This past week a friend and his son came for a visit from France. Not only was it their first time in the States, but also it has been my friend’s dream to come to New York for a few years, so it was an epic trip. We were in full tourist mode from morning till night, hence my absence from my electronic quill and ink.
One thing I have realized by hosting visitors in Paris and in the States is that being with a group of tourists opens up the city for you in a different way. Some people think that natives get annoyed by tourists because they invade the city, stop in the middle of the sidewalk and take pictures, and don’t know how to speak the language. There is definitely truth to this. At the same time, when you’re tourists you attract positive attention and interest that you don’t as a resident.
In downtown Manhattan, my friend’s son struck a dramatic pose outside the subway station while his dad took a picture of him. A woman on her way to the metro belted out a big laugh and said, “Where y’all from?” These kinds of interactions don’t happen to me on a daily basis.
Near the World Trade Center site, we asked a group of burly construction guys with sticker-plastered work helmets if we could take a picture with them. One of them struggled to take a photo with my friend’s sleek phone, and his comrades teased him and told us that he still uses a rotary phone. If I were walking past these men on their break, I wouldn’t have guessed that they’d be so funny and easy to interact with, nor would I have had a reason to stop and find out.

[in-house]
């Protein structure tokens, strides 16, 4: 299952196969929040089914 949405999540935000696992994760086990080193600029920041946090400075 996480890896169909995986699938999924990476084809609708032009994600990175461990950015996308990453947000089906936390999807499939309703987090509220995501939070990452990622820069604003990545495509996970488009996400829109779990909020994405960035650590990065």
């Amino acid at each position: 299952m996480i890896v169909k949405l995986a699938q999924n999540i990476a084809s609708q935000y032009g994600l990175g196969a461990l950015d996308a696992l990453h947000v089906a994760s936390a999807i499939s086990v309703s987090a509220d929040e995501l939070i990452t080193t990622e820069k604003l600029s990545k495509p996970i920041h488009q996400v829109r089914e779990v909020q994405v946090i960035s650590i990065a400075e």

At a global American fast-food hamburger chain that shall remain unnamed (know that I wasn’t the one who suggested having our first lunch in the United States there), the cashier wore a slight smile as my friend perused the menu, ordered a couple of items, bent down to his son to translate the ice cream toppings in French and ask him which one he wanted, communicated this to the cashier, asked me if I wanted anything else, and finally finished his order. Who can blame her for being amused? The French accent is cute!
Surely the world isn’t a rosy perfect place. There are people in the United States, France, and all over the world who dislike foreigners. I’ve had negative experiences as a foreigner in France and have seen that ugly side in the U.S. too. When you travel in a foreign country, you risk encountering people who will not like you just because you’re from a different place, and they may even talk about you to your face because they assume you don’t understand them.
In my experience, though, the positive interactions far outweigh the negative. Strolling around the Big Apple and its neighboring regions with two Frenchies showed me the patient, friendly, and welcoming side of a city that is known for constant movement and a rushing stream of commuters, lights, and sounds. Sometimes it’s a good thing that tourists who stop in the middle of the sidewalk make residents stop too.